A blind violinist. A cosmetic sales rep. A priest. A professor. All over fifty and all shot two times point blank in the face. With no obvious clues, these horrific scenarios are handed to the detectives of the Eighty-Seventh Precinct to solve. Besides an intriguing plot, the dialogue pushes the plot along, establishing a rhythm that builds, clue by clue, character by character.
The detectives take to the streets, hitting night clubs and raves, any and all venues with the potential for shifting quantities of illegal drugs. The trail leads one way, then another, but they canít get a fix on the motive for the killings. Meanwhile the murderer keeps busy, dropping new bodies while the cops are mid-stride, chasing the last one.
Sharing intimate portraits of their personal lives, the detectives work this bizarre set of serial murders with their usual professionalism and solid police work. The chapters alternate the crimes with private glimpses into the daily lives of the men of the Eighty-Seventh: Carella, Meyer, Burns, Parker and Oliver Wendell Weeks. A pattern slowly emerges that doesn't fit any previously known serial killer, but eventually one individual is identified.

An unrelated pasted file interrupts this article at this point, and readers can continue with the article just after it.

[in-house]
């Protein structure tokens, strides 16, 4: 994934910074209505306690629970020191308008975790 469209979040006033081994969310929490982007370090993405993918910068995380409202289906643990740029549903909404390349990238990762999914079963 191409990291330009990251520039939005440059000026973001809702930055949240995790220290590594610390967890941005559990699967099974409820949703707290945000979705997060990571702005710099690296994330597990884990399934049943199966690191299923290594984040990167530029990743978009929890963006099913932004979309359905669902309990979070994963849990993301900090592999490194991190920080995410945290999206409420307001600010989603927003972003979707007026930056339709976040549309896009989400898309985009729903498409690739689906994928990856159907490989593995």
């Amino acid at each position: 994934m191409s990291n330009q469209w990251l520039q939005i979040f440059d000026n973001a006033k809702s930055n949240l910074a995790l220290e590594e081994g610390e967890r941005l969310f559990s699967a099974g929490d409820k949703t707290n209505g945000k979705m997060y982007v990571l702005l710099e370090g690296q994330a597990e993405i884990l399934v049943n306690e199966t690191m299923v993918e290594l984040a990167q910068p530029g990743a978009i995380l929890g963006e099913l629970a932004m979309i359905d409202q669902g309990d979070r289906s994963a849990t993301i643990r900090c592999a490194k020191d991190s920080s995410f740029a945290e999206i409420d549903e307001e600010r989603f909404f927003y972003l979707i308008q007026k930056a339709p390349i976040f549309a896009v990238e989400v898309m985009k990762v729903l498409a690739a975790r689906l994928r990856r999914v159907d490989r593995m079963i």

The author inserts humorous asides, even in the midst of heinous murders, the detectives' personal problems humanizing these men who deal with everyday violence, a mix of crime and the mundane details that make up police life. The pages are sprinkled with eccentric characters, dope dealers, students, ex-husbands, all with pitch-perfect dialogue. The Eighty-Seventh Precinct does their footwork by the book, narrowing their suspects bit by bit. This particular murderer plots his revenge for a painful past, a revenge best served cold. But that's the thing with resentments...they'll kill you.